There are some key steps you can take to lift your mood and help your recovery from depression. It is important to take your medication as prescribed, even if you start to feel better. If you stop your medication too soon, you could have a relapse of your depression. Exercise and a healthy diet can make a tremendous difference to how quickly you recover from depression. And they will both improve your general health, too. Research suggests that exercise can be as effective as antidepressants at reducing depression symptoms. Being physically active lifts your mood, reduces stress and anxiety, boosts the release of endorphins (your body’s feel-good chemicals) and improves your self-esteem. It also helps your mood to have a healthy diet. In fact, eating healthily seems to be just as important for maintaining your mental health as it is for preventing physical health problems.
Sharing a problem with someone else or with a group can give you support and an insight into your own depression. Research shows that talking can help people recover from depression and cope better with stress. You may not feel comfortable about discussing your mental health and sharing your distress with others. If so, writing about how you feel or expressing your emotions through poetry or art are other ways to help improve your mood.
Be careful on how you use social media. Facebook is not a shoulder to cry on because that shoulder is not real, it’s artificial. There is no confidentiality or respect of your privacy and there are people out there who will use your problem to further their own personal interests. With social media you will come out bruised and with dirt in your hands. The so-called friends on Facebook will “click like” even if you are in tears or crying for help.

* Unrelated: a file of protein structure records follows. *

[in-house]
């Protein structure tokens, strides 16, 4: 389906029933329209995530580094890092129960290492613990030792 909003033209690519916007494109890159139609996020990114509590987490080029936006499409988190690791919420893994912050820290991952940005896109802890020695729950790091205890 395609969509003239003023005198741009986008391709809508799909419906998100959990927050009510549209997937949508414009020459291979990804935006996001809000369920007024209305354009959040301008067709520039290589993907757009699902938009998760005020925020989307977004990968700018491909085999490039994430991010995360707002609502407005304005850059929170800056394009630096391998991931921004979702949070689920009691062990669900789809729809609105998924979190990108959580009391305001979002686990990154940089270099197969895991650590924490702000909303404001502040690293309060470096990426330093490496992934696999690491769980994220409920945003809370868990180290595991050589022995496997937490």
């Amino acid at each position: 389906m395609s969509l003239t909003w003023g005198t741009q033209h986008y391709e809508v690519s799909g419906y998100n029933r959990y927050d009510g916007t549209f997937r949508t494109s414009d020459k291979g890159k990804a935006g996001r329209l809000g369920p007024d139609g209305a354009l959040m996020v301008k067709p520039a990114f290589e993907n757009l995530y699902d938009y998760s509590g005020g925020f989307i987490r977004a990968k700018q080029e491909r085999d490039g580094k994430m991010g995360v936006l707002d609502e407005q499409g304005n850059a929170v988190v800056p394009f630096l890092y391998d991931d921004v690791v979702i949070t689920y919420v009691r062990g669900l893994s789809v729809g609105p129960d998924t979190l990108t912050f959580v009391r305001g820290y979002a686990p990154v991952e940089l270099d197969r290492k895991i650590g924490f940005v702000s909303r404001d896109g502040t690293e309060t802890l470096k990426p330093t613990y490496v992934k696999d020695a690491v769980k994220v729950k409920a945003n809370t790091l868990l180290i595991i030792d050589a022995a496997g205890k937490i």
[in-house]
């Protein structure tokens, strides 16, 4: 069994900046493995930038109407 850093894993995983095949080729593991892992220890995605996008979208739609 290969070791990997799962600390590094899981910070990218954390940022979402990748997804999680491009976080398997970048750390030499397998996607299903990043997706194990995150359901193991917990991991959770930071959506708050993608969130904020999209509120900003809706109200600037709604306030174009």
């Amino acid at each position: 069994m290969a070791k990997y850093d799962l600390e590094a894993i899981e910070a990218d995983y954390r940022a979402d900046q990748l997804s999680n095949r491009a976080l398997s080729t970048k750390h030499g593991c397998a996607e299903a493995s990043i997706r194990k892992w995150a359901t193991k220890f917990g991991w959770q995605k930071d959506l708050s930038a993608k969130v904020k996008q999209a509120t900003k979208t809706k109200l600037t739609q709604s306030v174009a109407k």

In Zimbabwe there are initiatives that are helping a lot of people with depression. We have the The Friendship Bench Project. This is a lay worker-led mental health intervention that has been implemented within a community in Harare. The Friendship Bench is not only a very special physical place for seeking advice and support for the people of Mbare township but it is also the name of a whole collaborative project providing mental health services to one of the city’s most impoverished regions.
The Friendship Bench project brings mental health doctors such as Dr Dixon Chibanda (who is the principal investigator on the Friendship bench project) and Dr Melanie Abas (who is a clinical senior lecturer in global mental health at the Institute of Psychiatry, King’s College London and an honorary lecturer in psychiatry at the University of Zimbabwe College of Health Sciences) and educators as well as students from London and Zimbabwe together to provide support and supervision for a network of lay health workers. Lay health workers are being trained to use basic “talking intervention techniques” to increase patients’ coping skills and resilience as well as medication adherence.
I am involved with Zimbabwe Health Training Support (ZHTS) which is a voluntary UK based diaspora organisation, set up in April 2006 by a group of health professional concerned about health training in Zimbabwe. The group supports health professional training and continuing education in Zimbabwe and is a partner of the Friendship bench project which is doing a lot of good work to help people suffering from depression.